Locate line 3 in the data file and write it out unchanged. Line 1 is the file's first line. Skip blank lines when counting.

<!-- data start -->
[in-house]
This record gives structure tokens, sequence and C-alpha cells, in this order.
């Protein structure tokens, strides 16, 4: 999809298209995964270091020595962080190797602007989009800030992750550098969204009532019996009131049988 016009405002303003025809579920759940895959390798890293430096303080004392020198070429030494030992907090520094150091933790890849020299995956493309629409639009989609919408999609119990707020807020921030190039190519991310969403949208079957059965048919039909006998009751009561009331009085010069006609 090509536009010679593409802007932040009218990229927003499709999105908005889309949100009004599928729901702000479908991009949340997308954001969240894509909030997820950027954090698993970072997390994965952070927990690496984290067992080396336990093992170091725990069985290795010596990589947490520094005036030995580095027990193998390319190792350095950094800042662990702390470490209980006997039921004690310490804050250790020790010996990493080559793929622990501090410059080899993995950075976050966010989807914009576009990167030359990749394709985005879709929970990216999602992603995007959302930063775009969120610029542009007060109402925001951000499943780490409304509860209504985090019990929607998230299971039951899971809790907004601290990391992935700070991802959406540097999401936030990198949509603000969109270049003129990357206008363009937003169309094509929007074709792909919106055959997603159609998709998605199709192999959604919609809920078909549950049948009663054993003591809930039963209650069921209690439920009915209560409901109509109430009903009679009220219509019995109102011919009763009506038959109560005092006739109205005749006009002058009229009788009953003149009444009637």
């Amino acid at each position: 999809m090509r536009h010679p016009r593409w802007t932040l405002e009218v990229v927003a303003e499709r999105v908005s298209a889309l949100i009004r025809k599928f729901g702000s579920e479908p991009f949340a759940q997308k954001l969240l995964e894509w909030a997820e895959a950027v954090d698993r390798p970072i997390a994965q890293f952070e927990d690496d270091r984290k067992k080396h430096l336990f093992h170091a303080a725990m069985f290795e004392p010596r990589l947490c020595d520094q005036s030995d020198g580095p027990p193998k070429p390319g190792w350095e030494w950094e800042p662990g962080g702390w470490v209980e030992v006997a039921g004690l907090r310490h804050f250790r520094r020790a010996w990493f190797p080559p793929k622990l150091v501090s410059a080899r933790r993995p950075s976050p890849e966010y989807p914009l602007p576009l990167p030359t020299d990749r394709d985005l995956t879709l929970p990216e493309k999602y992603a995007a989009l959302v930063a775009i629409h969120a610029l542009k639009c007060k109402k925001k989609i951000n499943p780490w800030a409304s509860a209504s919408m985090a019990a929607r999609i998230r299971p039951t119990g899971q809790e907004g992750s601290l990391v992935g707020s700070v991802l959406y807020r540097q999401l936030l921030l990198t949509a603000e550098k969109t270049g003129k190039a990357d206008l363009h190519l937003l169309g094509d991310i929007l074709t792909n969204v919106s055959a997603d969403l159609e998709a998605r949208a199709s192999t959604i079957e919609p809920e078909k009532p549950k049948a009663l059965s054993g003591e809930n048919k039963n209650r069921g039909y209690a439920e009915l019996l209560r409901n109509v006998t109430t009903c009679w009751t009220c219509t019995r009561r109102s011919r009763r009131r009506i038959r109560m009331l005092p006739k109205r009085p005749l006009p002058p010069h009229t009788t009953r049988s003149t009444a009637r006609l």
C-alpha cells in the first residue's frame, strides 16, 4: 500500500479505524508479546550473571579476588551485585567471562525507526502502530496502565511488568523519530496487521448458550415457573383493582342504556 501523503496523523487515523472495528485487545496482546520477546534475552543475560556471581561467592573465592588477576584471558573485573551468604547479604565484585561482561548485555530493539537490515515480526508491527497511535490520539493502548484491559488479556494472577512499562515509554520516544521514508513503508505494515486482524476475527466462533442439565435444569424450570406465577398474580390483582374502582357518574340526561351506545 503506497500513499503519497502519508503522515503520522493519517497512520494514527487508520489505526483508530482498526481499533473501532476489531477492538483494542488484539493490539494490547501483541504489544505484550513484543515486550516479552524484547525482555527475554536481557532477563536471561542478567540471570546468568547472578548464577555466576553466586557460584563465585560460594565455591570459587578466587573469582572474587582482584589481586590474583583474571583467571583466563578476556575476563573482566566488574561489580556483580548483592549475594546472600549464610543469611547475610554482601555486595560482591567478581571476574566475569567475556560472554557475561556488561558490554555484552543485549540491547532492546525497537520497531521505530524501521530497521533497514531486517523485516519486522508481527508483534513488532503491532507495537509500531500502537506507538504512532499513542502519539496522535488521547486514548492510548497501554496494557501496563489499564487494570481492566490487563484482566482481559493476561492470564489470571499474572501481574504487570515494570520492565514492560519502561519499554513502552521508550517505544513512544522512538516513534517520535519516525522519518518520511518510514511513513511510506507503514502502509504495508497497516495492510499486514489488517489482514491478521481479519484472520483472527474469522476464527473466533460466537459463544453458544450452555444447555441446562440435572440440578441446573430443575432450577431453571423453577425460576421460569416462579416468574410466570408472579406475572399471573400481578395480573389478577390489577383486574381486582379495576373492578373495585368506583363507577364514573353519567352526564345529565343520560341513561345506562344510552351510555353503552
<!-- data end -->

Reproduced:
């Protein structure tokens, strides 16, 4: 999809298209995964270091020595962080190797602007989009800030992750550098969204009532019996009131049988 016009405002303003025809579920759940895959390798890293430096303080004392020198070429030494030992907090520094150091933790890849020299995956493309629409639009989609919408999609119990707020807020921030190039190519991310969403949208079957059965048919039909006998009751009561009331009085010069006609 090509536009010679593409802007932040009218990229927003499709999105908005889309949100009004599928729901702000479908991009949340997308954001969240894509909030997820950027954090698993970072997390994965952070927990690496984290067992080396336990093992170091725990069985290795010596990589947490520094005036030995580095027990193998390319190792350095950094800042662990702390470490209980006997039921004690310490804050250790020790010996990493080559793929622990501090410059080899993995950075976050966010989807914009576009990167030359990749394709985005879709929970990216999602992603995007959302930063775009969120610029542009007060109402925001951000499943780490409304509860209504985090019990929607998230299971039951899971809790907004601290990391992935700070991802959406540097999401936030990198949509603000969109270049003129990357206008363009937003169309094509929007074709792909919106055959997603159609998709998605199709192999959604919609809920078909549950049948009663054993003591809930039963209650069921209690439920009915209560409901109509109430009903009679009220219509019995109102011919009763009506038959109560005092006739109205005749006009002058009229009788009953003149009444009637």